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Federal Politics
Election 2015

No, Tories Didn't Lose Because of 'Harper Derangement Syndrome'

Memo to pundits: if you can't fathom defeat over policies, seek help!

Crawford Kilian 27 Oct

Crawford Kilian is a contributing editor of The Tyee.

Connoisseurs of schadenfreude have had a good time since Oct. 19, enjoying the end of the Harper regime. The pleasure is only enhanced by the Conservatives' response -- a breathtakingly high level of denial, for which the climate change variety was only a rehearsal.

While it certainly appears in many Conservative public statements since the election, that denial was the consistent theme in a recent discussion on CBC Radio's The Current. It involved surviving MPs Erin O'Toole and Candice Bergen and Conservative spinner Tasha Kheiriddin, and while it was billed as "soul searching," it was anything but.

Their conversation began with a quote from Conservative spokesperson Kory Teneycke: "Harper derangement syndrome is a real thing. There's a group of people in Canada who loathe the Prime Minister at a level that's almost a pathology."

The term is far from new. It appeared as early as March 2006 in the Canadian blogosphere, a logical extension of "Bush Derangement Syndrome." Like BDS, Harper derangement syndrome is code for "arguments I can't answer." And while it appeared fairly often over the years, HDS came into its own in the past year.

That, I suspect, was due to the increase in unanswerable arguments against the Harper government, and to see it again so soon after the election tells us that the Tories need much more time for reflection and analysis of their performance.

Lack of empathy? Who knew?

In the panel on The Current, the Conservatives tried reflection and analysis and failed badly. Their defeat wasn't over their policies, which they agreed had been excellent. Instead, it was a matter of failures in "tone" and "style" and "communication." Oh, and "lack of empathy."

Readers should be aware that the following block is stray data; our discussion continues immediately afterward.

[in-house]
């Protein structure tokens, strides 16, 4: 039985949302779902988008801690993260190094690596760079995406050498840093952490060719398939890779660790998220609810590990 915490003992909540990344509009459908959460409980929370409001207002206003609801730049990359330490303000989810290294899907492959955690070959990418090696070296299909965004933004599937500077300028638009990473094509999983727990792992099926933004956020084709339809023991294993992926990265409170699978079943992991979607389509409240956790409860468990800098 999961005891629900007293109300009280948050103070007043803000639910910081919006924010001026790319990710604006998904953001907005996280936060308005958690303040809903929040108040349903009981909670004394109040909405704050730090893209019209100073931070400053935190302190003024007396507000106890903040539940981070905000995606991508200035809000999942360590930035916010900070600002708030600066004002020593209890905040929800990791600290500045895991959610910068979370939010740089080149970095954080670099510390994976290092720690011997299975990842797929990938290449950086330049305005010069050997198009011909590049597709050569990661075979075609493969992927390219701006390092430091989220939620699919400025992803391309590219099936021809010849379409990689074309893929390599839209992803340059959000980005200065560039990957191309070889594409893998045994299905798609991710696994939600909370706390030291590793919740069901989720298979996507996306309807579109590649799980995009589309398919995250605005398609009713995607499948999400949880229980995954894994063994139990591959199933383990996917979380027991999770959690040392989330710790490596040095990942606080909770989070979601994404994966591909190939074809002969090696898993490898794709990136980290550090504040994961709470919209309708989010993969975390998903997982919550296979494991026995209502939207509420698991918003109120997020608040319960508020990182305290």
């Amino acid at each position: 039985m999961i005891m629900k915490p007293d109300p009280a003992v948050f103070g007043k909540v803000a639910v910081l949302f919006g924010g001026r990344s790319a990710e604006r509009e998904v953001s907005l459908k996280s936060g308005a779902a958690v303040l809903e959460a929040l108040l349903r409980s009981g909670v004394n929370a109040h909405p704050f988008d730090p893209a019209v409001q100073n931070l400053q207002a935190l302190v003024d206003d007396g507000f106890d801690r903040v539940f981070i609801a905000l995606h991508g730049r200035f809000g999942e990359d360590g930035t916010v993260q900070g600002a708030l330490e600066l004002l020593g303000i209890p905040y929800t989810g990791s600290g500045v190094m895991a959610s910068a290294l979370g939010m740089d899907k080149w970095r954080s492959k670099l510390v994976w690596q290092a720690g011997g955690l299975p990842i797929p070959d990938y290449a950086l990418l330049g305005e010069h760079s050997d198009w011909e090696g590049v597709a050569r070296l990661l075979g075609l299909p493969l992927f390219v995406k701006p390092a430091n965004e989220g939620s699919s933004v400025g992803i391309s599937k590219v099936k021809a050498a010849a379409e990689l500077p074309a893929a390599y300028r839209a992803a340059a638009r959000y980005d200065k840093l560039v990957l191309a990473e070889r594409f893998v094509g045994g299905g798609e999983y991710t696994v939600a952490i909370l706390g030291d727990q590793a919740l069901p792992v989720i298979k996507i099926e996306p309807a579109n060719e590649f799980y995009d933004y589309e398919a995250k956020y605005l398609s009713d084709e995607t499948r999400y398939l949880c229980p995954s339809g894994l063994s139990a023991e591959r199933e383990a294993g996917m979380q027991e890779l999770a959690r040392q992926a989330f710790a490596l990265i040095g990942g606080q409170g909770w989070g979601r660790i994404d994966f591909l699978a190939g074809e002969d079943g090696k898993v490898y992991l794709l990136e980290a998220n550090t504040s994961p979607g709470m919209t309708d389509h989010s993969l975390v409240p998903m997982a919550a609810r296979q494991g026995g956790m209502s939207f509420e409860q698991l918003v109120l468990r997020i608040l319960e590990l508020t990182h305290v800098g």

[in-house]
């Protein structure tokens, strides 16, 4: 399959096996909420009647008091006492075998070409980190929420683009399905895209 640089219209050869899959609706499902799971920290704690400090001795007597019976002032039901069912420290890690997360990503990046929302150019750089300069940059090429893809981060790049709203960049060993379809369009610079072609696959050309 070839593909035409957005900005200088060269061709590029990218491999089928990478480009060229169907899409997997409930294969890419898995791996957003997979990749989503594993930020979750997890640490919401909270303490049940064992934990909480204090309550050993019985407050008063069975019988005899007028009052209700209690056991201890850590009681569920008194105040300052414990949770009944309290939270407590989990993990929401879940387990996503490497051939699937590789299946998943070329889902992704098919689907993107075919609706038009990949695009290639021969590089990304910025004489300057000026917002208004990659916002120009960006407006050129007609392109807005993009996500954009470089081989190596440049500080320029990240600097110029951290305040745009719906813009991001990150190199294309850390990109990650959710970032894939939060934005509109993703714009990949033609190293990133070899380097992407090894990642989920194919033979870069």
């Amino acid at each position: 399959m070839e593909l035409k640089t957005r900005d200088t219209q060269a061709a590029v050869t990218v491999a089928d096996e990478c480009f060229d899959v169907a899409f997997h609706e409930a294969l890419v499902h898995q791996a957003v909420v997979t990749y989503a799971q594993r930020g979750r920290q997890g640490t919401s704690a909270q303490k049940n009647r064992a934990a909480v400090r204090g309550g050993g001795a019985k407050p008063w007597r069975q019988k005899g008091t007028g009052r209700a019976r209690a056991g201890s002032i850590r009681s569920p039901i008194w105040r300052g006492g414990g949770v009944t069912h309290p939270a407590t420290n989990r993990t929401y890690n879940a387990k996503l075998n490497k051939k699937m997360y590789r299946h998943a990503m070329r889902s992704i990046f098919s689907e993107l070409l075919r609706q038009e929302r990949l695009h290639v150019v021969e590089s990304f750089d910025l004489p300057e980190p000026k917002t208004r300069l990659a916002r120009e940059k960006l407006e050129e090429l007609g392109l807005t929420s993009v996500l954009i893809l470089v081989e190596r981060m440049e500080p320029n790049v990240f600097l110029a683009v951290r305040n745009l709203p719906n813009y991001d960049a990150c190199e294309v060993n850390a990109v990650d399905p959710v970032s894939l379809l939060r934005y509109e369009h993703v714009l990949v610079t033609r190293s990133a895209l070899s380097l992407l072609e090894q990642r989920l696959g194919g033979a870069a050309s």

Coming out of a regime obsessed with message control, and which hired a whole generation of young public-relations experts, this was hilarious.

If only we'd spoken more warmly and positively about stripping some Canadians of their citizenship, all would have been well. If we'd just hugged our returning vets as we explained how we were screwing them, they'd have hugged us back.

Harper's passive-aggressive style and tone were tailored to convey a consistent message: we're the good guys, they're the bad guys, and bad guys have it coming. The base understood and liked Harper's tone, style and "dog whistle" messages; too bad if the rest of us also understood and rejected them.

And empathy? The base would not have liked him saying: I really feel sorry for those poor, sick child pornographers we want to put in our big new jails.

As long as their diehard base stayed loyal, the other 70 per cent could be safely ignored, insulted, or both. But not wooed or won over -- at best, they might be scared or coerced into going along.

Try again, soul searchers

It's unsurprising that the Conservatives are now starting to criticize themselves. It's part of the script for any defeated party, and the Tories could take lessons from the New Democrats in how to do it.

What is surprising, though, is their reflexive reliance on Harper derangement syndrome, as if the vast majority of their fellow-Canadians were barking mad, and only they were sane and rational. It seems not to have occurred to them yet that Canadians had damn good rational grounds for opposing Stephen Harper, his followers, and all they stood for.

Nor has it occurred to them that intelligent, thoughtful, educated Canadians might reasonably differ with Conservative ideology, and that those differences deserved respect and response. "You're crazy and you have no grounds for disliking Harper" is not even a rebuttal, much less a refutation.

Until that possibility begins to dawn on our Conservative neighbours (as Justin Trudeau rightly calls them), their real soul-search has not yet begun.  [Tyee]

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